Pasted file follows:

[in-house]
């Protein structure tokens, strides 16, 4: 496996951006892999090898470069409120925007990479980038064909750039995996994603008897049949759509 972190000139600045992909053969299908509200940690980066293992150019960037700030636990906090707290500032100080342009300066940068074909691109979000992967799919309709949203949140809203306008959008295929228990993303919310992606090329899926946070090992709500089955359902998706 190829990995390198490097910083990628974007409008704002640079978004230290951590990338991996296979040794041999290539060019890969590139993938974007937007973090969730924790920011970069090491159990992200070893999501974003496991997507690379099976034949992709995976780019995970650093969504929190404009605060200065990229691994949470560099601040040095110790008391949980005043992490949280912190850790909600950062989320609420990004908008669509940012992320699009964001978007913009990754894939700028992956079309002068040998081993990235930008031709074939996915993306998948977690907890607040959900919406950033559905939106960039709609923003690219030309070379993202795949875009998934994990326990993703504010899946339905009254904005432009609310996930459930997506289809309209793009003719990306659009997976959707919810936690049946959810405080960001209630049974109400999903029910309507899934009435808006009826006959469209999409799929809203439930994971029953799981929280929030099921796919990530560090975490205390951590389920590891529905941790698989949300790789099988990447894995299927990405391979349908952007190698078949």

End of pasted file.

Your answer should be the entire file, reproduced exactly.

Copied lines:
[in-house]
């Protein structure tokens, strides 16, 4: 496996951006892999090898470069409120925007990479980038064909750039995996994603008897049949759509 972190000139600045992909053969299908509200940690980066293992150019960037700030636990906090707290500032100080342009300066940068074909691109979000992967799919309709949203949140809203306008959008295929228990993303919310992606090329899926946070090992709500089955359902998706 190829990995390198490097910083990628974007409008704002640079978004230290951590990338991996296979040794041999290539060019890969590139993938974007937007973090969730924790920011970069090491159990992200070893999501974003496991997507690379099976034949992709995976780019995970650093969504929190404009605060200065990229691994949470560099601040040095110790008391949980005043992490949280912190850790909600950062989320609420990004908008669509940012992320699009964001978007913009990754894939700028992956079309002068040998081993990235930008031709074939996915993306998948977690907890607040959900919406950033559905939106960039709609923003690219030309070379993202795949875009998934994990326990993703504010899946339905009254904005432009609310996930459930997506289809309209793009003719990306659009997976959707919810936690049946959810405080960001209630049974109400999903029910309507899934009435808006009826006959469209999409799929809203439930994971029953799981929280929030099921796919990530560090975490205390951590389920590891529905941790698989949300790789099988990447894995299927990405391979349908952007190698078949």